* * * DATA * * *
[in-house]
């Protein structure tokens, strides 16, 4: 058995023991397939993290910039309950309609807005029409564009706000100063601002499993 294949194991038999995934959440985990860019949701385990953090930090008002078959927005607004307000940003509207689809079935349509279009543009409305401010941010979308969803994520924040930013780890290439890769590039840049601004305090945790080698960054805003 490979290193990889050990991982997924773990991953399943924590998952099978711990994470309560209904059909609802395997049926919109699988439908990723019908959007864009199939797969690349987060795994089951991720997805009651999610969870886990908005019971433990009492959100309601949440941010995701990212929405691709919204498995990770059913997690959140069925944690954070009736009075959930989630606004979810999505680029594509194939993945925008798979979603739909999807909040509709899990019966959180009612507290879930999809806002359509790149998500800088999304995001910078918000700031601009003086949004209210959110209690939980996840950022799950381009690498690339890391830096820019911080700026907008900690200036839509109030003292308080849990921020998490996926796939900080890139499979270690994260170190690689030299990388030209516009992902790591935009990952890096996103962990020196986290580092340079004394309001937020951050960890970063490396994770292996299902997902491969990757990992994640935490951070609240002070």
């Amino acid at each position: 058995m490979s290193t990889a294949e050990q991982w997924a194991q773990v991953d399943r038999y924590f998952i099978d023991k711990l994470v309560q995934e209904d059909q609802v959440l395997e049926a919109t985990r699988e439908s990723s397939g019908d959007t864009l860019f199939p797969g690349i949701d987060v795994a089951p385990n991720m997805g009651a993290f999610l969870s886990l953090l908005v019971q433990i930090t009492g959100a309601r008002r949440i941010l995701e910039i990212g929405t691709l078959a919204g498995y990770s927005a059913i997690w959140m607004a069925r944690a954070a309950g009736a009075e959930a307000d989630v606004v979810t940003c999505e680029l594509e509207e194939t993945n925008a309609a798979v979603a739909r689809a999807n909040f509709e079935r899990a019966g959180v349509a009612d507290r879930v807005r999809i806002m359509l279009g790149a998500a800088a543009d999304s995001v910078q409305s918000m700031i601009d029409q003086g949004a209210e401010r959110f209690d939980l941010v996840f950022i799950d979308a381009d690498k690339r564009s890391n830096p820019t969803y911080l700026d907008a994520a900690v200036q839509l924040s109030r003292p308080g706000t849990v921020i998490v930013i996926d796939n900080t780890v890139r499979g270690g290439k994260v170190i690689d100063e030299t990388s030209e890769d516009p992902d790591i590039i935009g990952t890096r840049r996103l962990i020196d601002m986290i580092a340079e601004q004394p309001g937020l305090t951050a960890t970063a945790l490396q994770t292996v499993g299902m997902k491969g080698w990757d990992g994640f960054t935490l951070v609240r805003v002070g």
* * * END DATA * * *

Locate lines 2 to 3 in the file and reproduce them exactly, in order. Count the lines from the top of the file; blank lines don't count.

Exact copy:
């Protein structure tokens, strides 16, 4: 058995023991397939993290910039309950309609807005029409564009706000100063601002499993 294949194991038999995934959440985990860019949701385990953090930090008002078959927005607004307000940003509207689809079935349509279009543009409305401010941010979308969803994520924040930013780890290439890769590039840049601004305090945790080698960054805003 490979290193990889050990991982997924773990991953399943924590998952099978711990994470309560209904059909609802395997049926919109699988439908990723019908959007864009199939797969690349987060795994089951991720997805009651999610969870886990908005019971433990009492959100309601949440941010995701990212929405691709919204498995990770059913997690959140069925944690954070009736009075959930989630606004979810999505680029594509194939993945925008798979979603739909999807909040509709899990019966959180009612507290879930999809806002359509790149998500800088999304995001910078918000700031601009003086949004209210959110209690939980996840950022799950381009690498690339890391830096820019911080700026907008900690200036839509109030003292308080849990921020998490996926796939900080890139499979270690994260170190690689030299990388030209516009992902790591935009990952890096996103962990020196986290580092340079004394309001937020951050960890970063490396994770292996299902997902491969990757990992994640935490951070609240002070």
């Amino acid at each position: 058995m490979s290193t990889a294949e050990q991982w997924a194991q773990v991953d399943r038999y924590f998952i099978d023991k711990l994470v309560q995934e209904d059909q609802v959440l395997e049926a919109t985990r699988e439908s990723s397939g019908d959007t864009l860019f199939p797969g690349i949701d987060v795994a089951p385990n991720m997805g009651a993290f999610l969870s886990l953090l908005v019971q433990i930090t009492g959100a309601r008002r949440i941010l995701e910039i990212g929405t691709l078959a919204g498995y990770s927005a059913i997690w959140m607004a069925r944690a954070a309950g009736a009075e959930a307000d989630v606004v979810t940003c999505e680029l594509e509207e194939t993945n925008a309609a798979v979603a739909r689809a999807n909040f509709e079935r899990a019966g959180v349509a009612d507290r879930v807005r999809i806002m359509l279009g790149a998500a800088a543009d999304s995001v910078q409305s918000m700031i601009d029409q003086g949004a209210e401010r959110f209690d939980l941010v996840f950022i799950d979308a381009d690498k690339r564009s890391n830096p820019t969803y911080l700026d907008a994520a900690v200036q839509l924040s109030r003292p308080g706000t849990v921020i998490v930013i996926d796939n900080t780890v890139r499979g270690g290439k994260v170190i690689d100063e030299t990388s030209e890769d516009p992902d790591i590039i935009g990952t890096r840049r996103l962990i020196d601002m986290i580092a340079e601004q004394p309001g937020l305090t951050a960890t970063a945790l490396q994770t292996v499993g299902m997902k491969g080698w990757d990992g994640f960054t935490l951070v609240r805003v002070g």